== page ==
Maxine Elliott Theatre
The Maxine Elliott Theatre was a Broadway theater located at 109 West 39th Street in New York City. Built in 1908, it was demolished in 1960. The theater was designed by architect Benjamin Marshall of the Chicago firm Marshall and Fox.
It was named for U.S. actress Maxine Elliott, who originally owned a 50 percent interest in it in partnership with The Shubert Organization, making her one of the only female theater managers. She leased it to the Federal Theatre in 1936; the following year, it was shut down by the government during the Orson Welles's production of The Cradle Will Rock.
In 1941, it became a radio station and in 1949, it again transformed into a television studio, where the very first Ed Sullivan Toast of the Town shows were broadcast from. In 1956, Elliott's heirs sold her share to the Shuberts, who then sold the property. It was demolished in 1960. The theatre, built in a thriving theatre district, was the only Broadway house below 41st Street.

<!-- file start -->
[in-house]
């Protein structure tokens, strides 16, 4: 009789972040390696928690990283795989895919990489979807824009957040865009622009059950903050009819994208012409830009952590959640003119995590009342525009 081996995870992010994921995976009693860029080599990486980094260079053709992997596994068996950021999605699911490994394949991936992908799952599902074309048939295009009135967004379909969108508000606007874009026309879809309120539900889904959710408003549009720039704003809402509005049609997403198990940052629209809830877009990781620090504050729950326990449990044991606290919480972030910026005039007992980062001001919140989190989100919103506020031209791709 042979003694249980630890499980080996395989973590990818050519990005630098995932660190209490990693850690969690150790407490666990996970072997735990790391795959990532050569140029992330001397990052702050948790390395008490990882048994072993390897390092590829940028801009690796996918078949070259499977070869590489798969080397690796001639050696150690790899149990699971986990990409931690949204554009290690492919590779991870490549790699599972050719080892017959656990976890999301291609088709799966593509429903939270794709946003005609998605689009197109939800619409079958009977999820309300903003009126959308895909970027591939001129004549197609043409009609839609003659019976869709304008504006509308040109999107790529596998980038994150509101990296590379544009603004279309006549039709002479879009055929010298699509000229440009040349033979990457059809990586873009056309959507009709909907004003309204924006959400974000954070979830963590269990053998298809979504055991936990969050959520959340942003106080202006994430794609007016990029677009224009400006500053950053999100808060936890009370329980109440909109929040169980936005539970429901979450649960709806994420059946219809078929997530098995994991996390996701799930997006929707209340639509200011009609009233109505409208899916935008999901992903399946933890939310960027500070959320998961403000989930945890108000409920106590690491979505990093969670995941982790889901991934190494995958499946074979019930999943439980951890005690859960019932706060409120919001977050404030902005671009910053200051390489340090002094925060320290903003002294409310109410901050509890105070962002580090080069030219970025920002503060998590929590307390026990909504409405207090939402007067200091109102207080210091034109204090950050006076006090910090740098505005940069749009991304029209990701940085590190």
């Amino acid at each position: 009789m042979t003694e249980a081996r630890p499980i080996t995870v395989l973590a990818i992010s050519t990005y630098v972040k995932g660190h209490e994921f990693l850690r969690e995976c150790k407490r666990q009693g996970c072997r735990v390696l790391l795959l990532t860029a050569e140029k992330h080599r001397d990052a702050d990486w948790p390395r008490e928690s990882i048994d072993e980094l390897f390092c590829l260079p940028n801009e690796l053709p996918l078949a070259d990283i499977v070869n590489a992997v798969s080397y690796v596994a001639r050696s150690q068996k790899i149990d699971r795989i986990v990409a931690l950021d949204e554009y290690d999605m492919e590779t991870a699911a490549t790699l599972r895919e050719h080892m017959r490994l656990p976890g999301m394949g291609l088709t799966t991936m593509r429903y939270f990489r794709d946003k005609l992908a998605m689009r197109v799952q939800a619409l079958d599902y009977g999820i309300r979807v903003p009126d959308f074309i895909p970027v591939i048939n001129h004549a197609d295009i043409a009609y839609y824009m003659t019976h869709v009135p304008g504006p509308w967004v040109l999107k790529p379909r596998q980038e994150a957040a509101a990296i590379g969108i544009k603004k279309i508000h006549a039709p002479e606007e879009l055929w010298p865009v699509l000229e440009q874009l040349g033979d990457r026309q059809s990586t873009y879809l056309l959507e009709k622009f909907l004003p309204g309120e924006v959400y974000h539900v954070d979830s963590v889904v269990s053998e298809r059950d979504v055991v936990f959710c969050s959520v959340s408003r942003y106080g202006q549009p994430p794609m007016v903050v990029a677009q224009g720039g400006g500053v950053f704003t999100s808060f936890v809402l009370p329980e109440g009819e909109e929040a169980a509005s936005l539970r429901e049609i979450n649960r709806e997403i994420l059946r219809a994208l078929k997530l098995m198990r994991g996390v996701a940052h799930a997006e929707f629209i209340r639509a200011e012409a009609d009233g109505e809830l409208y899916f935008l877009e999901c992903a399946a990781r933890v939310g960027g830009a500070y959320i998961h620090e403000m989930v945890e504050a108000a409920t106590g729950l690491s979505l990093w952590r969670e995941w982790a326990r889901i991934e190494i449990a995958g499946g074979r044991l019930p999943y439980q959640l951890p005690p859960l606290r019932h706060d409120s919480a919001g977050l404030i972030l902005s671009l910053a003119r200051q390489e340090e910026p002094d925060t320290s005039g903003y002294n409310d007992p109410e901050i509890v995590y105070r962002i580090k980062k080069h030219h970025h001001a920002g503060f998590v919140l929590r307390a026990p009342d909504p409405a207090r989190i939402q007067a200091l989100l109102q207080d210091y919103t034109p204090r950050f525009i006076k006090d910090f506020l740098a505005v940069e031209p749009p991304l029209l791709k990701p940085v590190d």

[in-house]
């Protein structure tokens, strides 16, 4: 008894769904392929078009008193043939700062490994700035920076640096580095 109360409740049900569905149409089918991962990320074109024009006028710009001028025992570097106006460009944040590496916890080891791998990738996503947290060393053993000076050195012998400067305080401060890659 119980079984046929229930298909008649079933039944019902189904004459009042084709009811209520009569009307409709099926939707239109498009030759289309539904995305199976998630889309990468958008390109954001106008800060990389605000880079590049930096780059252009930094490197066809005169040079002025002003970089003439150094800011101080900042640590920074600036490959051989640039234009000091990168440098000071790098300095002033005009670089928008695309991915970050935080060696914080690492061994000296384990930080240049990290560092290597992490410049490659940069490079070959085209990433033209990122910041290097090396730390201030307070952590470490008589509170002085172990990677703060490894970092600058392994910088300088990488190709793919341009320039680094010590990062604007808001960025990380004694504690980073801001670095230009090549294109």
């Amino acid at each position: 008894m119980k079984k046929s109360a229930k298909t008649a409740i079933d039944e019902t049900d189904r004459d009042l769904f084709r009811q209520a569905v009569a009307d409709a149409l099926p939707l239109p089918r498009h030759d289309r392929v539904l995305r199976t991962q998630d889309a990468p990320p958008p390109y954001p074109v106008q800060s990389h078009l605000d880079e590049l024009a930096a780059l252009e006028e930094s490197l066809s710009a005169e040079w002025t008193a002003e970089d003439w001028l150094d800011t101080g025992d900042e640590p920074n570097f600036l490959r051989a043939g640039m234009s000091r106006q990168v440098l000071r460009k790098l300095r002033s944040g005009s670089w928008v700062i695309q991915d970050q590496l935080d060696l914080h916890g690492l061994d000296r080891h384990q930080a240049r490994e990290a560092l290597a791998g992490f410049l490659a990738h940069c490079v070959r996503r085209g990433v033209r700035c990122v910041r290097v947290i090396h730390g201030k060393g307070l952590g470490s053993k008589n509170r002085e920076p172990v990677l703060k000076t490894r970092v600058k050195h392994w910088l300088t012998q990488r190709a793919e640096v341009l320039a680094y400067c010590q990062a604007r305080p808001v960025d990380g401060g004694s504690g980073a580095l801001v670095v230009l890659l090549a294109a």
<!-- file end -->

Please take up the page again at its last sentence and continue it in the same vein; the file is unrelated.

The Maxine Elliot housed approximately 935 patrons. Throughout its lifetime, the Maxine Elliot housed a multitude of plays, including original works by George Bernard Shaw, John Millington Synge, Lady Augusta Gregory, Lord Dunsany, Lillian Hellman and Somerset Maugham. Only three of its productions were musicals, including one opera.
- 1911: Riders to the Sea; The Playboy of the Western World
- 1916: See America First; How He Lied to Her Husband
- 1925: Hay Fever; The Master Builder
- 1926: The Constant Wife
- 1934: The Children's Hour
- Maxine Elliott Theatre at the Internet Broadway Database
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